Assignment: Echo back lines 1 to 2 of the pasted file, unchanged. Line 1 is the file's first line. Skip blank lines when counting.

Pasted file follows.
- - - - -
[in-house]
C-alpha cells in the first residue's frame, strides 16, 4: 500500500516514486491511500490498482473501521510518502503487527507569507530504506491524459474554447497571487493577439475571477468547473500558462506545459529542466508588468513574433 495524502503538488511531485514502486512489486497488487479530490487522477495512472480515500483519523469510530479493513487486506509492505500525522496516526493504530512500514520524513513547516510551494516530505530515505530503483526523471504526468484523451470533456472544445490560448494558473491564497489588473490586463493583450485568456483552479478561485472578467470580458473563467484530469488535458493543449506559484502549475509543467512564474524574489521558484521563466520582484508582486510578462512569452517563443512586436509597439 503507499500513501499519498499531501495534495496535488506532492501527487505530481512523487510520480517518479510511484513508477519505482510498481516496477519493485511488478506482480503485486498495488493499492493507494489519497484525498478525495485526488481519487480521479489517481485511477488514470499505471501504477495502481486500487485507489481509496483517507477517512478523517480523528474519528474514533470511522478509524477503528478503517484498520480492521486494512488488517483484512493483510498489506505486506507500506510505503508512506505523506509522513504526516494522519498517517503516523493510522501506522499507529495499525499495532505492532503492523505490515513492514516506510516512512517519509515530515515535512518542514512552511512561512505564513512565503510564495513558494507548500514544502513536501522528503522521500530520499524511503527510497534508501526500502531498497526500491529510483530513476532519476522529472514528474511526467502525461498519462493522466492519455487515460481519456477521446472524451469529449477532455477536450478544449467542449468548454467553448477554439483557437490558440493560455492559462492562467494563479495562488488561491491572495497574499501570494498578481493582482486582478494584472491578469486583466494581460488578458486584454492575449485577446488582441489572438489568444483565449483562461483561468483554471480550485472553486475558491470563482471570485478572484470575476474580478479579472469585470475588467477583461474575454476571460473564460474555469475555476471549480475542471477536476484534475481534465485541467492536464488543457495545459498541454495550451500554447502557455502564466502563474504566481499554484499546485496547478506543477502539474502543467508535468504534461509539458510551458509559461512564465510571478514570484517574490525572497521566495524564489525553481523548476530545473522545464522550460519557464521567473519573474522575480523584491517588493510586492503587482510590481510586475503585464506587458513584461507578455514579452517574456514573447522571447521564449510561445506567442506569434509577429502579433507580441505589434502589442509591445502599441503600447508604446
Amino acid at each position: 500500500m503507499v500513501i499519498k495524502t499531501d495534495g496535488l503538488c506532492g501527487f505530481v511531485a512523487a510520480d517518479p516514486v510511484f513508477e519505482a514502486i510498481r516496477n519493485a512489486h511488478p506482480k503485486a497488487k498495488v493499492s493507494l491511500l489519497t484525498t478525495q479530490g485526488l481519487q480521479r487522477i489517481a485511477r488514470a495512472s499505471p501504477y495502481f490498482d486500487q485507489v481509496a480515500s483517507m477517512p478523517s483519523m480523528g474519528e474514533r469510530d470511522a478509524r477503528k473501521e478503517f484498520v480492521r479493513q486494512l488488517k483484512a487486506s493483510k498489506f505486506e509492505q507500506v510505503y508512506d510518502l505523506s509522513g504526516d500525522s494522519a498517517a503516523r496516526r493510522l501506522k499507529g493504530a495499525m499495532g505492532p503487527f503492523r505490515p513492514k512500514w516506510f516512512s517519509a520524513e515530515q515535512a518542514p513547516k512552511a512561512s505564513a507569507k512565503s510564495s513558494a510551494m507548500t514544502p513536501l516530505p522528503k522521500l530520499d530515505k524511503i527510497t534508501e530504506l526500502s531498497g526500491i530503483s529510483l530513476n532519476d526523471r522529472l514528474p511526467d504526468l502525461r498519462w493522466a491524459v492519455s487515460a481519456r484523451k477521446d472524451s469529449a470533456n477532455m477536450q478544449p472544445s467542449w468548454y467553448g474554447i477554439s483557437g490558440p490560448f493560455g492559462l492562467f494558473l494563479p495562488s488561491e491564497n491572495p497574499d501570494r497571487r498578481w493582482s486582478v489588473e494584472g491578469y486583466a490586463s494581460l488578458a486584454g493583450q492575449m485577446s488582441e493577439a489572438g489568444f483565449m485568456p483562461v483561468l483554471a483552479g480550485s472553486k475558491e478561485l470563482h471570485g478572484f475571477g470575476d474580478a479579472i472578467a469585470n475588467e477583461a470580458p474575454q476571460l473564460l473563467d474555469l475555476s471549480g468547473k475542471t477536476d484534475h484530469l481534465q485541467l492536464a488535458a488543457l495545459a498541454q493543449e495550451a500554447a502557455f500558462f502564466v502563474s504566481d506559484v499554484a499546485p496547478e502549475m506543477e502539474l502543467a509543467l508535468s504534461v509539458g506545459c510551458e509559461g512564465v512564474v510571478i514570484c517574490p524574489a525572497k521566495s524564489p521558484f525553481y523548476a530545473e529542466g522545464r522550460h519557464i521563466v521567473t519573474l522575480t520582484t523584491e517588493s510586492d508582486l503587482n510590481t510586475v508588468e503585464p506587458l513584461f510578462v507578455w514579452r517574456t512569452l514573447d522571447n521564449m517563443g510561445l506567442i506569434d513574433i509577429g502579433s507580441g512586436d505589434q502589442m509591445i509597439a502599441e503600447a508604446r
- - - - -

[in-house]
C-alpha cells in the first residue's frame, strides 16, 4: 500500500516514486491511500490498482473501521510518502503487527507569507530504506491524459474554447497571487493577439475571477468547473500558462506545459529542466508588468513574433 495524502503538488511531485514502486512489486497488487479530490487522477495512472480515500483519523469510530479493513487486506509492505500525522496516526493504530512500514520524513513547516510551494516530505530515505530503483526523471504526468484523451470533456472544445490560448494558473491564497489588473490586463493583450485568456483552479478561485472578467470580458473563467484530469488535458493543449506559484502549475509543467512564474524574489521558484521563466520582484508582486510578462512569452517563443512586436509597439 503507499500513501499519498499531501495534495496535488506532492501527487505530481512523487510520480517518479510511484513508477519505482510498481516496477519493485511488478506482480503485486498495488493499492493507494489519497484525498478525495485526488481519487480521479489517481485511477488514470499505471501504477495502481486500487485507489481509496483517507477517512478523517480523528474519528474514533470511522478509524477503528478503517484498520480492521486494512488488517483484512493483510498489506505486506507500506510505503508512506505523506509522513504526516494522519498517517503516523493510522501506522499507529495499525499495532505492532503492523505490515513492514516506510516512512517519509515530515515535512518542514512552511512561512505564513512565503510564495513558494507548500514544502513536501522528503522521500530520499524511503527510497534508501526500502531498497526500491529510483530513476532519476522529472514528474511526467502525461498519462493522466492519455487515460481519456477521446472524451469529449477532455477536450478544449467542449468548454467553448477554439483557437490558440493560455492559462492562467494563479495562488488561491491572495497574499501570494498578481493582482486582478494584472491578469486583466494581460488578458486584454492575449485577446488582441489572438489568444483565449483562461483561468483554471480550485472553486475558491470563482471570485478572484470575476474580478479579472469585470475588467477583461474575454476571460473564460474555469475555476471549480475542471477536476484534475481534465485541467492536464488543457495545459498541454495550451500554447502557455502564466502563474504566481499554484499546485496547478506543477502539474502543467508535468504534461509539458510551458509559461512564465510571478514570484517574490525572497521566495524564489525553481523548476530545473522545464522550460519557464521567473519573474522575480523584491517588493510586492503587482510590481510586475503585464506587458513584461507578455514579452517574456514573447522571447521564449510561445506567442506569434509577429502579433507580441505589434502589442509591445502599441503600447508604446